Binucleated HeLa cells are formed by cytokinesis failure in starvation and keep the potential of proliferation
- 262 Downloads
Many cytological studies have reported that the numbers of binucleated cells were elevated in various tumors. However, binucleated cells are observed in not only malignant tumors but also normal tissues. Thus, the clinical significance of binucleated cells is controversial. Here we attempted to elucidate the characteristics of binucleated HeLa cells using time-lapse microscopy. To examine the frequency, viability, proliferation, and formation mechanism of binucleated cells, we grew HeLa cells on chamber slides and tissue culture dishes in DMEM supplemented with (10, 3, 1 and 0.5 % media) and without fetal bovine serum (0 % medium). The proliferation was evaluated by the medium improvement examination (cultured for 2 more days in 10% medium after culturing in 0% medium; starvation). In the 0 % medium, 150 binucleated cells were formed by cytokinesis failure. There were significantly more binucleated cells in the 0 % medium than in the 10, 3, 1 and 0.5 % media. About twice the number of binucleated cells underwent mitosis in the improvement examinations than in the serum-free examination. We found here that starvation induced the binucleation of HeLa cells and that some binucleated cells can reproduce. These findings might be helpful for understanding binucleated cells in tumors.
KeywordsBinucleated cell Formation mechanism Proliferation Time-lapse
The authors would like to thank Kaori Furuya and Ayako Ogino for their technical assistance.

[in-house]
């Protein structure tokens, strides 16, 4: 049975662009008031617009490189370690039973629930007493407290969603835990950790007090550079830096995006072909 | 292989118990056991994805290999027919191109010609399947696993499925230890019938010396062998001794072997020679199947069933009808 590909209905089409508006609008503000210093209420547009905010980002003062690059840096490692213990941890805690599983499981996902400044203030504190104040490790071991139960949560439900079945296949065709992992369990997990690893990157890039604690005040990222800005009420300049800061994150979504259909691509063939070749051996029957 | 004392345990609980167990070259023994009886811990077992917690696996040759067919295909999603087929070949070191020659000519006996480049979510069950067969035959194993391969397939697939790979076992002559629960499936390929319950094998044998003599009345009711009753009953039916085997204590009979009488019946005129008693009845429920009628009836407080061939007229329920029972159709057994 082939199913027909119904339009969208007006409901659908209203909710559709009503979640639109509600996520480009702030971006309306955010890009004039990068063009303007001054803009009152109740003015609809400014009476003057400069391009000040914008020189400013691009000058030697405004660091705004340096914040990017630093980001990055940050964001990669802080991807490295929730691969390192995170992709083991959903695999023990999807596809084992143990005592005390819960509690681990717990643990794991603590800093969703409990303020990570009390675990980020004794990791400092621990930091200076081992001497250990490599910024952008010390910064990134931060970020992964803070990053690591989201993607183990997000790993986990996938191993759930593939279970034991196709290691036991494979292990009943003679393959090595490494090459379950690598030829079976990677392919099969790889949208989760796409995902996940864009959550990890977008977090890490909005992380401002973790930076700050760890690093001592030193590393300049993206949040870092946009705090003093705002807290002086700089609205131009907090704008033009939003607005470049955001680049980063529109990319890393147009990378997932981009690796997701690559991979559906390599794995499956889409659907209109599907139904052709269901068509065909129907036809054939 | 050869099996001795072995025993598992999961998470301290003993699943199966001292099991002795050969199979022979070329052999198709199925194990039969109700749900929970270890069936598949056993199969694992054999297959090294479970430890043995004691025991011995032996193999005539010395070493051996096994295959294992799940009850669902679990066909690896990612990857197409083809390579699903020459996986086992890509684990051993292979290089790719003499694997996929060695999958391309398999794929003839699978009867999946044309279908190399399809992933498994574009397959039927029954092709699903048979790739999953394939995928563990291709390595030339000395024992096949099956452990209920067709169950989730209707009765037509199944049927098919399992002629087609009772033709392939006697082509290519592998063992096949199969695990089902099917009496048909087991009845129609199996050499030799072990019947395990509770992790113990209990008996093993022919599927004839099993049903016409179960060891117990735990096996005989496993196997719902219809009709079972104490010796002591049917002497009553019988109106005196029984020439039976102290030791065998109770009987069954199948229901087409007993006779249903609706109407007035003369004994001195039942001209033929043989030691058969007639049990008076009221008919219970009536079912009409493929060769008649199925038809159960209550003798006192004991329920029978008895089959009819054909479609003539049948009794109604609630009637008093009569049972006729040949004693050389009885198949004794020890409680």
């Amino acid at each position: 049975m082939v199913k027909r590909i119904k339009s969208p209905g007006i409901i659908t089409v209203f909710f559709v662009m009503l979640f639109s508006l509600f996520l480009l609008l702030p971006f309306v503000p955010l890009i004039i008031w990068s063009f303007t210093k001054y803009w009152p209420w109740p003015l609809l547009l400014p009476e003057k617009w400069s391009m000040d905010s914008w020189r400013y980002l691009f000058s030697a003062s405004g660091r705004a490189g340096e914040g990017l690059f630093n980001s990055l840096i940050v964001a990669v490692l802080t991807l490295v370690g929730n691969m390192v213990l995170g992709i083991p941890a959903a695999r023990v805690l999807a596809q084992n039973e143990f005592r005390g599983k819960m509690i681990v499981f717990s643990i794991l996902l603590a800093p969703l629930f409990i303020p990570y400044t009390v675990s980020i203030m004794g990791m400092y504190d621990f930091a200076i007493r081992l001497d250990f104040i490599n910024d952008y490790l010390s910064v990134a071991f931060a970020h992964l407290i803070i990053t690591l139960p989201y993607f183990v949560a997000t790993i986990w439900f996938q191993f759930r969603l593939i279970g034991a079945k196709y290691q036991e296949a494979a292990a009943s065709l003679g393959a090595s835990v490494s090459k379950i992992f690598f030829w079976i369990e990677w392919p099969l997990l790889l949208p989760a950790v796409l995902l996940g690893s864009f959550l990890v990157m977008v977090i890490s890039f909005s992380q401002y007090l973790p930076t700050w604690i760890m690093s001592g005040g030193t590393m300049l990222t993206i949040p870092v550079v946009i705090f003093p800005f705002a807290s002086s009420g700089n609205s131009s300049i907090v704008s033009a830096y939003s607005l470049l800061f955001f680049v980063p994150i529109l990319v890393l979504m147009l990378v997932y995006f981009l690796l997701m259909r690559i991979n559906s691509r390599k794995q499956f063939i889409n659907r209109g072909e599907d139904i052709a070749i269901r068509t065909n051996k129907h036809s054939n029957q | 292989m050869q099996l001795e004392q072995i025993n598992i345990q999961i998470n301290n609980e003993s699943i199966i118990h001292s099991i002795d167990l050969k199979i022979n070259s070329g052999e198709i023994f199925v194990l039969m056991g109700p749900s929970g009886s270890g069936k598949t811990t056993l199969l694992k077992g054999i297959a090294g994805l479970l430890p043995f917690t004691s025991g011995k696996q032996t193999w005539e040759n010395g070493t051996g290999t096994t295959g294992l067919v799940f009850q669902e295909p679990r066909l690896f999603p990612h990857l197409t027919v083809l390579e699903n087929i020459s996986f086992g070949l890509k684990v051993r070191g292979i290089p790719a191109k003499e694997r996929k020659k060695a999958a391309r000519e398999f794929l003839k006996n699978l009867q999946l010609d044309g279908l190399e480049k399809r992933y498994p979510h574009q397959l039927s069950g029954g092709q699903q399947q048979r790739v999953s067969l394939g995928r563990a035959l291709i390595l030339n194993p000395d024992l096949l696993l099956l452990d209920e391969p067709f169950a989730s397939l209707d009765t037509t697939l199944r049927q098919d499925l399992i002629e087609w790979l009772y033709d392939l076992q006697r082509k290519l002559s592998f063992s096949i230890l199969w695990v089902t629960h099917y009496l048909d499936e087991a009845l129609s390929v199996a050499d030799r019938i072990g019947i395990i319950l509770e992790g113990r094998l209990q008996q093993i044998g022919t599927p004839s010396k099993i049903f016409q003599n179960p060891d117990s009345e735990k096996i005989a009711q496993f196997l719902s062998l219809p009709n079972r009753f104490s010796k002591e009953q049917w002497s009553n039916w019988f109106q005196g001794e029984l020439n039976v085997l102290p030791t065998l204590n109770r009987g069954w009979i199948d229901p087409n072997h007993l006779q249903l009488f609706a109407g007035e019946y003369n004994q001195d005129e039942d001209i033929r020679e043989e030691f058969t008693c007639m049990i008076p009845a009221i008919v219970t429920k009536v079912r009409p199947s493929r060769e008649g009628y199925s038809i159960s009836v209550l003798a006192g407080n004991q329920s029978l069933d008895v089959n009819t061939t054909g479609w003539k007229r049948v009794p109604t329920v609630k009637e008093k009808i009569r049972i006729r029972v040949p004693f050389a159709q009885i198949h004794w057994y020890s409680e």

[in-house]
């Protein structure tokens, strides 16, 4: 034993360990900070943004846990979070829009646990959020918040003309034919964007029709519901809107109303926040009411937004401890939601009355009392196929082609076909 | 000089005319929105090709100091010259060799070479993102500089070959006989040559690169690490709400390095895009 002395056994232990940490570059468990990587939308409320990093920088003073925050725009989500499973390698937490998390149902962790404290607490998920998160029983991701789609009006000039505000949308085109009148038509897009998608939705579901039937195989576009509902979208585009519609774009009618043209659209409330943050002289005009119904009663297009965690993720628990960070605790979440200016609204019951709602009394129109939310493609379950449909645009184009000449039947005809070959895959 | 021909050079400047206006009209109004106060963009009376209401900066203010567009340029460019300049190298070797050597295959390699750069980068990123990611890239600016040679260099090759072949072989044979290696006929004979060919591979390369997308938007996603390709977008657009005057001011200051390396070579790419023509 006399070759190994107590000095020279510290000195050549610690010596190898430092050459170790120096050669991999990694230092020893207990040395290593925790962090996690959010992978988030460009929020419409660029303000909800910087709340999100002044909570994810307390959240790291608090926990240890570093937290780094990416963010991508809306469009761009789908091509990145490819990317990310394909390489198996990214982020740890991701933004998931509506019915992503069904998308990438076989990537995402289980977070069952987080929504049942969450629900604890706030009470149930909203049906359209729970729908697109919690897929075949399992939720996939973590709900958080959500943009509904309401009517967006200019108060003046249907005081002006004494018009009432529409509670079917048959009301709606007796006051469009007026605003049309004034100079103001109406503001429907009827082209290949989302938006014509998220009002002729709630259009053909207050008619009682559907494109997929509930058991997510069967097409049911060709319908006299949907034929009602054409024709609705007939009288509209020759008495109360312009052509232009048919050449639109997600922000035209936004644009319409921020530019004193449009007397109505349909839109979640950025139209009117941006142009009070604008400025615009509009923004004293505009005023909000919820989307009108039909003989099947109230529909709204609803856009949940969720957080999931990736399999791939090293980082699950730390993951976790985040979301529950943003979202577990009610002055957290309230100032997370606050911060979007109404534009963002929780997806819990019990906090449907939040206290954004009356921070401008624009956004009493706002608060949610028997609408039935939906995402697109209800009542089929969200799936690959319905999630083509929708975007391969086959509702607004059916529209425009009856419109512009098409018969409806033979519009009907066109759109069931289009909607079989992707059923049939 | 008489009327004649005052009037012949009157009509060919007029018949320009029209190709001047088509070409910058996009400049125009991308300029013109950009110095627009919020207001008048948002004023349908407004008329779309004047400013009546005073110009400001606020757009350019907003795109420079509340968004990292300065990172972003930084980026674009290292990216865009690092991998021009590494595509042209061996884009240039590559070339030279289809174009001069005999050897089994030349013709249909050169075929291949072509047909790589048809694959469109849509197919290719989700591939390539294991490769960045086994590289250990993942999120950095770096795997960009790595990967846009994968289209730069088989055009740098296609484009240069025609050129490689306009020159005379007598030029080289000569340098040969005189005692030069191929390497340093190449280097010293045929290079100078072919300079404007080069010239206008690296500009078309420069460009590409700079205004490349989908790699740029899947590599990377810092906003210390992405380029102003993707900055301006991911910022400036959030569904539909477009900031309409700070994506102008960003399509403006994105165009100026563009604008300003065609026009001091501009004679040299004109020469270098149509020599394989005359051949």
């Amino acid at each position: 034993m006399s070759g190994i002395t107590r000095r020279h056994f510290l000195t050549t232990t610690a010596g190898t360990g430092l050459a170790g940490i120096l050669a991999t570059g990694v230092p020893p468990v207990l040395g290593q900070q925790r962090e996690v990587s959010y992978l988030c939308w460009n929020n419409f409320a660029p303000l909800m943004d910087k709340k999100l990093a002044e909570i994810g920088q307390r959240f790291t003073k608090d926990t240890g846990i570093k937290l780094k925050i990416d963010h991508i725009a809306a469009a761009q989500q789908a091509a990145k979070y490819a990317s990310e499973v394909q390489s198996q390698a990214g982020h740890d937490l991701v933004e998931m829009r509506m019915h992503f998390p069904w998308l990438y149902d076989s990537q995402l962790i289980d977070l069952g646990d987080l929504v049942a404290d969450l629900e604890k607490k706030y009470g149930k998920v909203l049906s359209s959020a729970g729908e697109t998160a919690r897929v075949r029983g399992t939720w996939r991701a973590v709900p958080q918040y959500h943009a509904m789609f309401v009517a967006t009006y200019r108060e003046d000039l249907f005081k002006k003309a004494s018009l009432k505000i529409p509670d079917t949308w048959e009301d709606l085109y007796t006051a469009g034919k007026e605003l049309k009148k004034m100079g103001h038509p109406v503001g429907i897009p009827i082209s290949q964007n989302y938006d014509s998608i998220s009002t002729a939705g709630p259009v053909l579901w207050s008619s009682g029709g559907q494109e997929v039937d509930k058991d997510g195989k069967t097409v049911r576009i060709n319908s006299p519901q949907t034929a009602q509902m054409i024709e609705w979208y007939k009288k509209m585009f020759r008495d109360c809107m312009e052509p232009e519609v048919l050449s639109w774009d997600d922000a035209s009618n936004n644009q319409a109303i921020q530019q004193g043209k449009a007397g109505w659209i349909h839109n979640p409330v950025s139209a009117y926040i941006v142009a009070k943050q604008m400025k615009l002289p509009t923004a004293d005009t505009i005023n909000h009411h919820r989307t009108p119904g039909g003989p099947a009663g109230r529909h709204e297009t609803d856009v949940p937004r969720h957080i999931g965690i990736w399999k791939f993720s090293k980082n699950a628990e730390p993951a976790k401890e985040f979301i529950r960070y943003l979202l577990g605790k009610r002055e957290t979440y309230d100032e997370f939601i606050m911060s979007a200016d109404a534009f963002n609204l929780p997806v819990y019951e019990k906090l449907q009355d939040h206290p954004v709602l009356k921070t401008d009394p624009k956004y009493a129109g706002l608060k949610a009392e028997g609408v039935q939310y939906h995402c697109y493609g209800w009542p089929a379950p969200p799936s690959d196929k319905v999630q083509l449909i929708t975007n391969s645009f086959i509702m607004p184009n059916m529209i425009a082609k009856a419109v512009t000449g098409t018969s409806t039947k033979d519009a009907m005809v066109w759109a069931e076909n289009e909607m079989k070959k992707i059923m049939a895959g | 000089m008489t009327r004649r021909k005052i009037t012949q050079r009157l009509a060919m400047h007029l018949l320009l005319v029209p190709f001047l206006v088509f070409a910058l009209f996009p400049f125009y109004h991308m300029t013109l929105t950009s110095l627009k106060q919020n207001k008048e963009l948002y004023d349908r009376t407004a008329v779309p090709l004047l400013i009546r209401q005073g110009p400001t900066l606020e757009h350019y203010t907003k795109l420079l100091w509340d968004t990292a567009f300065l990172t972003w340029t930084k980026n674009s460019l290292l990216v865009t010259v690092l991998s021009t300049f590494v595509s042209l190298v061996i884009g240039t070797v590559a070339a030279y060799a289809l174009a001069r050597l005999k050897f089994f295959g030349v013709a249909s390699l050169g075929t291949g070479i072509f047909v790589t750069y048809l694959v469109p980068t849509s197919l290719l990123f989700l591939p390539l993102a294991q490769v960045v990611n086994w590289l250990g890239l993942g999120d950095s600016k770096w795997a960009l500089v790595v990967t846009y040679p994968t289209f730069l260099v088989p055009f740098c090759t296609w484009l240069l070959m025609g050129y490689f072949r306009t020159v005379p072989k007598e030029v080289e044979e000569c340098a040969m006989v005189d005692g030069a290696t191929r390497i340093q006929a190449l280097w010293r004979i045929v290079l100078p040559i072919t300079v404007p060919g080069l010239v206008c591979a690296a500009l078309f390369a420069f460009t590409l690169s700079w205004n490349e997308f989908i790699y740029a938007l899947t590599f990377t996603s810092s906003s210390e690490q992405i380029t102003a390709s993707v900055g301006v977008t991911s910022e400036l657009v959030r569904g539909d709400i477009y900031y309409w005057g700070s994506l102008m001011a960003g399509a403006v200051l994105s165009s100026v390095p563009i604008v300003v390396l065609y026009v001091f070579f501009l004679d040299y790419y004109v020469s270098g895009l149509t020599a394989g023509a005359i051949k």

Conflict of interest
The authors declare no conflicts of interest.
- Bollmann M, Bánkfalvi A, Trosic A, Speich N, Schmittt C, Bollmann R (2005) Can we detect cervical human papillomavirus (HPV) infection by cytomorphology alone? Diagnostic value of non-classic cytological signs of HPV effect in minimally abnormal Pap tests. Cytopathology 16:13–21CrossRefGoogle Scholar
- Mizoguchi K, Ishikawa K (1994) Medical technology—color atlas and histopathology. Ishiyaku, TokyoGoogle Scholar
- Papanicolaou GN (1942) A new procedure for staining vaginal smears. Science 95:432Google Scholar
- Polunovsky VA, Ingbar DH, Bitterman PB (1996) Cell fusion to study nuclear-cytoplasmic interactions in endothelial cell apoptosis. Am J Pathol 149:115–128Google Scholar
- Rinaldo C, Moncada A, Gradi A, Ciuffini L, D’Eliseo D, Siepi F, Prodosmo A, Giorgi A, Pierantoni GM, Trapasso F, Guarguaglini G, Bartolazzi A, Cundari E, Schininà ME, Fusco A, Soddu S (2012) HIPK2 controls cytokinesis and prevents tetraploidization by phosphorylating histone H2B at the midbody. Mol Cell 47:87–98CrossRefGoogle Scholar
- Zeng ZY, Chen JM (2009) Cell–cell fusion: human multinucleated osteoclasts. Cent Eur J Biol 4:543–548Google Scholar